Where Does the Salt in the Oceans Come from and Why is it There?

From Issue: Discovery 7/1/2006

Dear reader,

Much of the salt in the oceans comes from the land. The elements that make up salts, such as chlorine and sodium, started out in rocks. Water and acids eroded the rocks, and rivers carried the elements into the sea. The oceans usually contain 35 parts of salts for every 1000 parts of sea water. This is lower in some places where there is a lot of fresh water coming into the ocean. It is higher where the Sun is very strong and evaporates more of the water. When all the water is gone, the salts are left behind as solid, white crystals.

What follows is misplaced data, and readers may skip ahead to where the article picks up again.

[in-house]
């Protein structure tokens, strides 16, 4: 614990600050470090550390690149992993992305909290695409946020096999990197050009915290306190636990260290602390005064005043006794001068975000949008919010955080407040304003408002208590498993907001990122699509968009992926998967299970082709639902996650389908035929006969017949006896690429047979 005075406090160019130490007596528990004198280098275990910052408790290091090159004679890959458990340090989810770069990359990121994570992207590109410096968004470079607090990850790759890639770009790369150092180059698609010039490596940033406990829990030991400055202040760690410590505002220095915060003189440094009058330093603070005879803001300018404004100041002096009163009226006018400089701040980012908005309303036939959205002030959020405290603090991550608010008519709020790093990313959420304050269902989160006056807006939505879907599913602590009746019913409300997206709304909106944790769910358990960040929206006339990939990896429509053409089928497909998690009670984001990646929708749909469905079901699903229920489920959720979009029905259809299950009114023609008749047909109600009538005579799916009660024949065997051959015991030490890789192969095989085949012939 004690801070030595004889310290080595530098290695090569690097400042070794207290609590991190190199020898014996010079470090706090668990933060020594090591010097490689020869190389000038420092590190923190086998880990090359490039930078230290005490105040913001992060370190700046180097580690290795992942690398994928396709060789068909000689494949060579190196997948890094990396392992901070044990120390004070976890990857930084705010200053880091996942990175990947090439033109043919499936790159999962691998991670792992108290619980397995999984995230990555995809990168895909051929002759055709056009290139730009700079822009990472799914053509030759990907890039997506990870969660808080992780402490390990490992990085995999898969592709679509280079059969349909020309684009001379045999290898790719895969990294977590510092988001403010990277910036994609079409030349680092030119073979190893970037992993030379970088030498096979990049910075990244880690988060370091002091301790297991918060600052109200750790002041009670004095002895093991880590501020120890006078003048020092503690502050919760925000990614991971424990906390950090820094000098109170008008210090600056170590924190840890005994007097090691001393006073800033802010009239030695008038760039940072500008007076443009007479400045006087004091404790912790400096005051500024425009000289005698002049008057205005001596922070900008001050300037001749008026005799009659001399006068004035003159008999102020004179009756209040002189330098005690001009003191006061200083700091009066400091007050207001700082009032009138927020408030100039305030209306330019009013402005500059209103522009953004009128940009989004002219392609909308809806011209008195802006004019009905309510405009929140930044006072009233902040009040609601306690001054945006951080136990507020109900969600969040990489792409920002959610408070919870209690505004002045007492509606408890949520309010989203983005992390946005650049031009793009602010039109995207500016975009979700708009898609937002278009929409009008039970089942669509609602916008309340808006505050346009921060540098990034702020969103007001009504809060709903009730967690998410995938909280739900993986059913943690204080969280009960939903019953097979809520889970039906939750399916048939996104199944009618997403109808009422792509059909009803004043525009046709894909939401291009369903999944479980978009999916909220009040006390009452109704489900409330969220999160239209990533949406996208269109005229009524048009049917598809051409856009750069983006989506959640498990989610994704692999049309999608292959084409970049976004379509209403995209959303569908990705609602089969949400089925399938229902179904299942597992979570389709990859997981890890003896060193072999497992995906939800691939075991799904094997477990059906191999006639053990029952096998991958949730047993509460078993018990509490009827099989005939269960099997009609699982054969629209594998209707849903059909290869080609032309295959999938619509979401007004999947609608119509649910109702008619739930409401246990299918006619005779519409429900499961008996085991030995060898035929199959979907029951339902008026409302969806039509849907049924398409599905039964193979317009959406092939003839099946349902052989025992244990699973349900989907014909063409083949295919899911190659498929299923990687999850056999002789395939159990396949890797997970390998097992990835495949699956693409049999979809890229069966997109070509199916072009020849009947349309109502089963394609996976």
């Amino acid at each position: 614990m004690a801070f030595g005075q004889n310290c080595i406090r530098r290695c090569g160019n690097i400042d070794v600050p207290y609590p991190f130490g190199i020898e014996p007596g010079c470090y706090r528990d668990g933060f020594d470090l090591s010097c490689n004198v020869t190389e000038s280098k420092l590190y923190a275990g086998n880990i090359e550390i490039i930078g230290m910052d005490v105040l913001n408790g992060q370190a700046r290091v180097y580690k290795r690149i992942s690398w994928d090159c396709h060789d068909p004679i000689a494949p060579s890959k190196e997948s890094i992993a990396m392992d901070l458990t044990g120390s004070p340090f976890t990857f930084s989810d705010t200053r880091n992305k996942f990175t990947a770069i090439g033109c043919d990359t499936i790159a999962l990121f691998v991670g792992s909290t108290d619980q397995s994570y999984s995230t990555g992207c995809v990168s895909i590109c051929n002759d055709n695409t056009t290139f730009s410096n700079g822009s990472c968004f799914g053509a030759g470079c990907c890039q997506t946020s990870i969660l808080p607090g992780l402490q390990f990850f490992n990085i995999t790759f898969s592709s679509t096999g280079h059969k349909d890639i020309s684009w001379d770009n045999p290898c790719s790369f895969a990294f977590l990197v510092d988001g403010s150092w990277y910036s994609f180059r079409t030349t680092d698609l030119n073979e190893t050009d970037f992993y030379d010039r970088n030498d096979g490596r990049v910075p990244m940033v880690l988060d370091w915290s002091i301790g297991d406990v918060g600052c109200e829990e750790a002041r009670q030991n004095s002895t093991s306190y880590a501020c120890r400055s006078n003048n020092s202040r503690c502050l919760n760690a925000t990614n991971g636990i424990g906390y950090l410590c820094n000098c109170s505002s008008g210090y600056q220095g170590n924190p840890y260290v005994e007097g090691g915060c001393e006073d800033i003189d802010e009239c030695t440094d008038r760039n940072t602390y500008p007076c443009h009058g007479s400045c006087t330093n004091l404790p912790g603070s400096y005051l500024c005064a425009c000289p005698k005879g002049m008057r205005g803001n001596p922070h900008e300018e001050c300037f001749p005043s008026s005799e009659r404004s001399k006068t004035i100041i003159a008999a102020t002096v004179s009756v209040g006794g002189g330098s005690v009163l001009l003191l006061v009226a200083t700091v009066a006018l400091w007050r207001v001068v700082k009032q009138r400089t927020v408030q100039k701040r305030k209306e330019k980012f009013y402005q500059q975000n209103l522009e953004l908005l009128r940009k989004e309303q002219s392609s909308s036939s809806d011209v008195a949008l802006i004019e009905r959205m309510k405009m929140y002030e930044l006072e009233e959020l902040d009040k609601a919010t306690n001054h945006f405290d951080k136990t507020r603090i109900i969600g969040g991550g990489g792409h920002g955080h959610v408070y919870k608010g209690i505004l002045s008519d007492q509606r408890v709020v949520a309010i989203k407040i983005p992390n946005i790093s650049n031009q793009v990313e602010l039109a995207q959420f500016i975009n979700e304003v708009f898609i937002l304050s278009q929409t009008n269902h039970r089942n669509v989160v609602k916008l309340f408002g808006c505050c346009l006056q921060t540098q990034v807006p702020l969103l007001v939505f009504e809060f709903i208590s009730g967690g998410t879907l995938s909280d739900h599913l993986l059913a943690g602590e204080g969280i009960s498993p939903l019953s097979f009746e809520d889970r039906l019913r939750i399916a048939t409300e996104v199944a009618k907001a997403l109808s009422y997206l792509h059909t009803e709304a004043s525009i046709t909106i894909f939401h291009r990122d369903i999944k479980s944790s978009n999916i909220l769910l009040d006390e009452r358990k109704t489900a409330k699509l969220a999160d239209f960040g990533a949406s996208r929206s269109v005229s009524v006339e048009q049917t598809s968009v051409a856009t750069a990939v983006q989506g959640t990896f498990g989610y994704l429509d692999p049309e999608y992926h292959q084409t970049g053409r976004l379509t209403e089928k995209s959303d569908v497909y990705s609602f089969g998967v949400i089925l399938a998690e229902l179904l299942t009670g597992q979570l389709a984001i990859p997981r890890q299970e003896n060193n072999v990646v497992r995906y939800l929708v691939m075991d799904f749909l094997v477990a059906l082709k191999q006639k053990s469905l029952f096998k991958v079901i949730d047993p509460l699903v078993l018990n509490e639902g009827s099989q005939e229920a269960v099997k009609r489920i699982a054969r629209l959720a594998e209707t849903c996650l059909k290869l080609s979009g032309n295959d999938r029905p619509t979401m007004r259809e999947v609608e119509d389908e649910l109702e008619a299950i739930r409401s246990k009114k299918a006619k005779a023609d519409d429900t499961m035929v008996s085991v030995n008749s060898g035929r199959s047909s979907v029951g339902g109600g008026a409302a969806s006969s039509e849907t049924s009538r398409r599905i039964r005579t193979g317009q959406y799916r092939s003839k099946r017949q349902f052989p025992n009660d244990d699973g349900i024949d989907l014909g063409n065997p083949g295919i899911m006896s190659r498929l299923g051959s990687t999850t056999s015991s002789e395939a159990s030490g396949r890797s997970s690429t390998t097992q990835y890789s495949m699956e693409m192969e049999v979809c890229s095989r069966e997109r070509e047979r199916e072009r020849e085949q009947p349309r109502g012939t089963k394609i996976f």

The right amount of salt is a very important part of our diet. In ancient times, salt was worth its weight in gold. People used it to flavor and preserve their food. Without salt, the food would spoil. For this reason, salt became a symbol of purity. Some sacrifices in the Old Testament included salt (Leviticus 2:13; Ezekiel 43:24). Also, Jesus called faithful people “the salt of the earth” (Matthew 5:13). We are to preserve the world from being totally corrupt by sin. As salt flavors and preserves meat, so Christians are to flavor and preserve the world.


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